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Publication numberUS5999739 A
Publication typeGrant
Application numberUS 08/972,558
Publication dateDec 7, 1999
Filing dateNov 18, 1997
Priority dateMay 29, 1997
Fee statusLapsed
Publication number08972558, 972558, US 5999739 A, US 5999739A, US-A-5999739, US5999739 A, US5999739A
InventorsVineet Soni, Andrew Ayers
Original AssigneeHewlett-Packard Company
Export CitationBiBTeX, EndNote, RefMan
External Links: USPTO, USPTO Assignment, Espacenet
Method and apparatus for elimination of redundant branch instructions from a program
US 5999739 A
Abstract
The procedure of the invention eliminates redundant conditional branch statements (CBSs) from a program, wherein the program includes (i) plural blocks of program statements, (ii) a definition statement (DEF) for each variable in the program that assigns a value to each variable, (iii) a defining point (DEFP) which is a first point in the program that a value is calculated, and (iv) plural CBSs. Each CBS transfers control to one of two target blocks of program statements, dependent upon an operation code and controlling variable that form a part of the test associated with the CBS. The procedure associates all DEFs which define a same value, with a DEFP for the same value and determines (i) a controlling variable upon which a test CBS is dependent, (ii) a DEF of the controlling variable of the test CBS and (iii) a DEFP for the DEF of the controlling variable. If a value first calculated at the DEFP found in (iii) is utilized by a CBS, the procedure finds which arm of the CBS reaches the test CBS; and then revises a block of program statements that include the test CBS, to eliminate at least a test required by the test CBS, and replace the conditional branch with an unconditional branch.
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Claims(8)
We claim:
1. A method for eliminating redundant conditional branch statements (CBSs) from a program, wherein the program includes (i) plural blocks of program statements, (ii) a definition statement (DEF) for each variable in said program, that assigns a value to said each variable, (iii) a defining point (DEFP) which is a first point in said program that a value is calculated, and (iv) plural CBSs, each CBS transferring control to one of two target blocks of program statements, dependent upon a controlling variable of said CBS, said method comprising the steps of:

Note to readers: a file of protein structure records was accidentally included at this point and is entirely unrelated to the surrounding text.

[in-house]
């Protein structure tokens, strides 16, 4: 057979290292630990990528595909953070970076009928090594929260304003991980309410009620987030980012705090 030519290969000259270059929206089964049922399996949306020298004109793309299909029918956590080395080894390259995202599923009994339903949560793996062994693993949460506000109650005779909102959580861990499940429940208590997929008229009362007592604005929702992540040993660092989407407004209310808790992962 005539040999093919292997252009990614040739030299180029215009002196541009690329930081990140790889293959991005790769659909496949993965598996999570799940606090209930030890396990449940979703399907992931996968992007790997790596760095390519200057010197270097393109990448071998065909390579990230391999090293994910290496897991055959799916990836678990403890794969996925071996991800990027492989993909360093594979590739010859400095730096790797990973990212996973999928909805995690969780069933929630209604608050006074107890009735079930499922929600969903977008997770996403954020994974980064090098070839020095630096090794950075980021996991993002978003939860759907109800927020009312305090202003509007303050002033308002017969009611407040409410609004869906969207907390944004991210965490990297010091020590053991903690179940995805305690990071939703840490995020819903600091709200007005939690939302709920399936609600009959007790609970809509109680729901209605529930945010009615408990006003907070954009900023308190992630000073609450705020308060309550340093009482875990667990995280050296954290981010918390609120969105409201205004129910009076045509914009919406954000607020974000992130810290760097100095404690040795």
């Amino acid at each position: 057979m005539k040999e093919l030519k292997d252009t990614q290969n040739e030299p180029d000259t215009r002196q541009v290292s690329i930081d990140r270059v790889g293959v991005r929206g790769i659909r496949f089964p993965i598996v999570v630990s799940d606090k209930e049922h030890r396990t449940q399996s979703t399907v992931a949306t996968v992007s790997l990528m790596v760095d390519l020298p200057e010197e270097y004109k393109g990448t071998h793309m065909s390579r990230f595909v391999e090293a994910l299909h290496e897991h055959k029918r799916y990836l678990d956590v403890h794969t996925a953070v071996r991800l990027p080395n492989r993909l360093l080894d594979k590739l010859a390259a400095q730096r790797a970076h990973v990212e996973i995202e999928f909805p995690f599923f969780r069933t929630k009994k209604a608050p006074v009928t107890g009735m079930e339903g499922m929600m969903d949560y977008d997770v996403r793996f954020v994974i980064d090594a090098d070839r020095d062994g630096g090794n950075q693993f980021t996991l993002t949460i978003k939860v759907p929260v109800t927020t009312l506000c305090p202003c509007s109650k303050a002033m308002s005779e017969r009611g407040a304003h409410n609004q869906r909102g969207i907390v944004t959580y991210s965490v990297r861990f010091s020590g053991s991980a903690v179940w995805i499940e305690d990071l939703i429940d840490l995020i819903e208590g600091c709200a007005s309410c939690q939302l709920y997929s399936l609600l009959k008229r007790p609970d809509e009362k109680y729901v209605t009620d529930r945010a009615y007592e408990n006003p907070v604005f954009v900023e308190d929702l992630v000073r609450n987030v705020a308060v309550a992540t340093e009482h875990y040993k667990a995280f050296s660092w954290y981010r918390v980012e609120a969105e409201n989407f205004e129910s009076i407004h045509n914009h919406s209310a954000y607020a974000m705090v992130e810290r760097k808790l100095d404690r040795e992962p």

a) associating all DEFs which define a same value, with a DEFP for said same value;
b) determining (i) a controlling variable upon which a test CBS is dependent, (ii) a DEF of said controlling variable and (iii) a DEFP for said DEF of said controlling variable and if it is determined that said DEF of said controlling variable and said DEFP for said DEF of said controlling variable both reside in a common block of program statements, selecting a new test CBS and repeating step b) before proceeding to step c);
c) if a value first calculated at said DEFP found in step b) (iii) is utilized by a CBS, finding which of two logical arms of said CBS reaches said test CBS and, based upon a test statement associated with said CBS and a path emanating from a block of program statements including said CBS, determining a logic state of said controlling variable of the test CBS; and